Following list of characters are called the metacharacters.

. ^ $ * + ? { } [ ] \ | ( )

The square brackets[ and ] are used for specifying a  set of characters that you wish to match. Characters can be listed individually, or a range of characters can be indicated by giving two characters and separating them by a '-'.

[abc]Match any of the characters a, b, or c
[a-c]Which uses a range to express the same set of characters.
[a-z]Match only lowercase letters.
[0-9]Match only digits.
'^'Complements the character set in [].[^5] will match any character except '5'.

'\'is an escaping metacharacter followed by various characters to signal various special sequences. If you need to match a [ or \, you can precede them with a backslash to remove their special meaning: \[ or \\.

Some of the special sequences beginning with '\' represent predefined sets of characters.

\dMatches any decimal digit; this is equivalent to the class [0-9].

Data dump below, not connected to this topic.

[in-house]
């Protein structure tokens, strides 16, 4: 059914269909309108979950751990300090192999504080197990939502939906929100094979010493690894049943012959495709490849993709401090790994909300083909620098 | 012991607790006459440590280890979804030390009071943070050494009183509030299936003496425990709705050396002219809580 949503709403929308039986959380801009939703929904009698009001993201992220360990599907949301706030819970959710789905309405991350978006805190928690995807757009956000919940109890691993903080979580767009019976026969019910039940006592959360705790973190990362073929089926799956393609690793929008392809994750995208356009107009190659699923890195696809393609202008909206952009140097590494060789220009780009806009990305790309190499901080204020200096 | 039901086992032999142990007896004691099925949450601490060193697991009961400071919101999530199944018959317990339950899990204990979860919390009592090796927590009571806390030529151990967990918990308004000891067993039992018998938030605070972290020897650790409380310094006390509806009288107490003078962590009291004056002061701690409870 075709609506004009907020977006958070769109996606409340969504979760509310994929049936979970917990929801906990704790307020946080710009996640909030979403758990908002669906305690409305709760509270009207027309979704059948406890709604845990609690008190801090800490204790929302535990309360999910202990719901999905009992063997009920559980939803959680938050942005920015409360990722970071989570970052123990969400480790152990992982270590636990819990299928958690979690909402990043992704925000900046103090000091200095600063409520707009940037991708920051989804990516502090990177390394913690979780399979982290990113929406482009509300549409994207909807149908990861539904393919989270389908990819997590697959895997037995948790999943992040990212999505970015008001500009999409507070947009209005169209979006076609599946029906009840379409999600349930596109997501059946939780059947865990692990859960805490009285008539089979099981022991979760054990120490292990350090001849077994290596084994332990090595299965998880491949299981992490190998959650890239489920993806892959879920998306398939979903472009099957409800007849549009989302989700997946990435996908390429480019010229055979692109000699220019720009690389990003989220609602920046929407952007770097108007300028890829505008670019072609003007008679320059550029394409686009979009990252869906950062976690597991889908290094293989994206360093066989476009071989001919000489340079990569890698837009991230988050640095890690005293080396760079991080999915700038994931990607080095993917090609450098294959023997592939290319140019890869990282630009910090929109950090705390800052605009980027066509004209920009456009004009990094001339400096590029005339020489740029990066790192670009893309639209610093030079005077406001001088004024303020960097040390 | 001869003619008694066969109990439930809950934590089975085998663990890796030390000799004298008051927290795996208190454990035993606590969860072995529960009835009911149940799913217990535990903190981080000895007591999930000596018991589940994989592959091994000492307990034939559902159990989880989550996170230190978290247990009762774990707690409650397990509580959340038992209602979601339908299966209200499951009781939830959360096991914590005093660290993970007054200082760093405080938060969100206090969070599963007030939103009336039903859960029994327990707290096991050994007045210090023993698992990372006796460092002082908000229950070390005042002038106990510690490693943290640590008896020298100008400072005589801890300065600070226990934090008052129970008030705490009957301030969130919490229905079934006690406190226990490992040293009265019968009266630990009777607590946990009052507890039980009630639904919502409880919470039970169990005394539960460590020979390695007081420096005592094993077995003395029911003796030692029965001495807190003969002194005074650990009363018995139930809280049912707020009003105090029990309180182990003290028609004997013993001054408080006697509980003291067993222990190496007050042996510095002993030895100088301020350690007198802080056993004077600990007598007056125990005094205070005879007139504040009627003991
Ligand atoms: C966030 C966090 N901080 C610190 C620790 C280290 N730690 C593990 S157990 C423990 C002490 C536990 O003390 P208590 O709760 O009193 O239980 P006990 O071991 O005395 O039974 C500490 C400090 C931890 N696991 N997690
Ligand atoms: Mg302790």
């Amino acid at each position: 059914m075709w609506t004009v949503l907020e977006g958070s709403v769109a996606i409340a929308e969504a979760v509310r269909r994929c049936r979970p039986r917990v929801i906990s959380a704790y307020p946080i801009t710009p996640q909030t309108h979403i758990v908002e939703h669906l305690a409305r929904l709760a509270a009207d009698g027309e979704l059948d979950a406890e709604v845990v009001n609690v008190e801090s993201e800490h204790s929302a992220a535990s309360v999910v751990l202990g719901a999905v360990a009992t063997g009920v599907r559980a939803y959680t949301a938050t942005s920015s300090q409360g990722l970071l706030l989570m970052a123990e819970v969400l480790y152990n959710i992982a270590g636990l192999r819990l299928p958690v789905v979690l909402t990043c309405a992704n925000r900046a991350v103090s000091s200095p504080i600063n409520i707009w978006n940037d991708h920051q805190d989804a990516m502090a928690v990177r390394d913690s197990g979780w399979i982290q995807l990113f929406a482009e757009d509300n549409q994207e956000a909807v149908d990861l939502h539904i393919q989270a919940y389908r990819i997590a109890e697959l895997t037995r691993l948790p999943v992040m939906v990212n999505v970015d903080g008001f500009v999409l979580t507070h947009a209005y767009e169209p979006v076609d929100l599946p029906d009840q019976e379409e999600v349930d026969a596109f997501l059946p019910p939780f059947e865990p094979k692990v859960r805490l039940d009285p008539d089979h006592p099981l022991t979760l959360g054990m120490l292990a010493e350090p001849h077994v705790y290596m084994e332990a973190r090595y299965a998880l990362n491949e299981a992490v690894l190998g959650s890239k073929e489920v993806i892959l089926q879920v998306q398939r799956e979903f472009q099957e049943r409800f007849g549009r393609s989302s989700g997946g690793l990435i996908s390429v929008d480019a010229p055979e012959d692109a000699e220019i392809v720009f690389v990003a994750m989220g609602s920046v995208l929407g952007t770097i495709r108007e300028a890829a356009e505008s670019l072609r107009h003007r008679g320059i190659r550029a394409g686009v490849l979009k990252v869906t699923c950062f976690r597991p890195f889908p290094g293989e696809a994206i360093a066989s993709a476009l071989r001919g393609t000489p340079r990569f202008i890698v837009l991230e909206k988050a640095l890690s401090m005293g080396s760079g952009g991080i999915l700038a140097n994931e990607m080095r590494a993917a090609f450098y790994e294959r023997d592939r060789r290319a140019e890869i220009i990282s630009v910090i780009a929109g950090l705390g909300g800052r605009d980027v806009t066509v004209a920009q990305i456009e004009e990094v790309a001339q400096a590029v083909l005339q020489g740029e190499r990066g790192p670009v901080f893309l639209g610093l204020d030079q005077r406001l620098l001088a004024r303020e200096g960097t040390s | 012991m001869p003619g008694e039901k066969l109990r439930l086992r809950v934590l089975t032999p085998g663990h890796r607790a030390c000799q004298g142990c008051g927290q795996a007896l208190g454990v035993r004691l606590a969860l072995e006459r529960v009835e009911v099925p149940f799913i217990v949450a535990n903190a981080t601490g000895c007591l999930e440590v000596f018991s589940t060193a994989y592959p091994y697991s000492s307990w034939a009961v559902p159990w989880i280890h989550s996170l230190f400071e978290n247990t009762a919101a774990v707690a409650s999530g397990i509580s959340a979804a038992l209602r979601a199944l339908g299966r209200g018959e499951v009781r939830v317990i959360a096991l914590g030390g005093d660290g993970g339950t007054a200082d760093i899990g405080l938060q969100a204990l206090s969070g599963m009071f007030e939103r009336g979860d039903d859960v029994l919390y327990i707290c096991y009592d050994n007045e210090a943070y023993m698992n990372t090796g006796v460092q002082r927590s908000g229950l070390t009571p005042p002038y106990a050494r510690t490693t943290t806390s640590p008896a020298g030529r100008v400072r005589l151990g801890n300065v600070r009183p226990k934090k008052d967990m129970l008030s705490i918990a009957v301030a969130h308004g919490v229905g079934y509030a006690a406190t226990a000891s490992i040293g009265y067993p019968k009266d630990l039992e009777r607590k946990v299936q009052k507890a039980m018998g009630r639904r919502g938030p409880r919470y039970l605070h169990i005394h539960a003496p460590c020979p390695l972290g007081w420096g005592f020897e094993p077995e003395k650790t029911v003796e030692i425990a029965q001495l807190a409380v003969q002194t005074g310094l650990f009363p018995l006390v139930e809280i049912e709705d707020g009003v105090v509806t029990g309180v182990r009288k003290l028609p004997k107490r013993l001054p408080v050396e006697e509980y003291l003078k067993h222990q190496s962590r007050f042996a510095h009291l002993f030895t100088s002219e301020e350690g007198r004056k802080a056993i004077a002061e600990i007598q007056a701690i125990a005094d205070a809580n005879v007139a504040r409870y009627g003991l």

\DMatches any non-digit character; this is equivalent to the class [^0-9].
\sMatches any whitespace character; this is equivalent to the class [ \t\n\r\f\v].
\SMatches any non-whitespace character; this is equivalent to the class [^ \t\n\r\f\v].
\wMatches any alphanumeric character; this is equivalent to the class [a-zA-Z0-9_].
\WMatches any non-alphanumeric character. equivalent to the class [^a-zA-Z0-9_].
.Matches with any single character except newline ‘\n’.
?Match 0 or 1 occurrence of the pattern to its left
+1 or more occurrences of the pattern to its left
*0 or more occurrences of the pattern to its left
\bBoundary between word and non-word and /B is opposite of /b
[..]Matches any single character in a square bracket and [^..] matches any single character not in square bracket
\It is used for special meaning characters like \. to match a period or \+ for plus sign.
{n,m}Matches at least n and at most m occurrences of preceding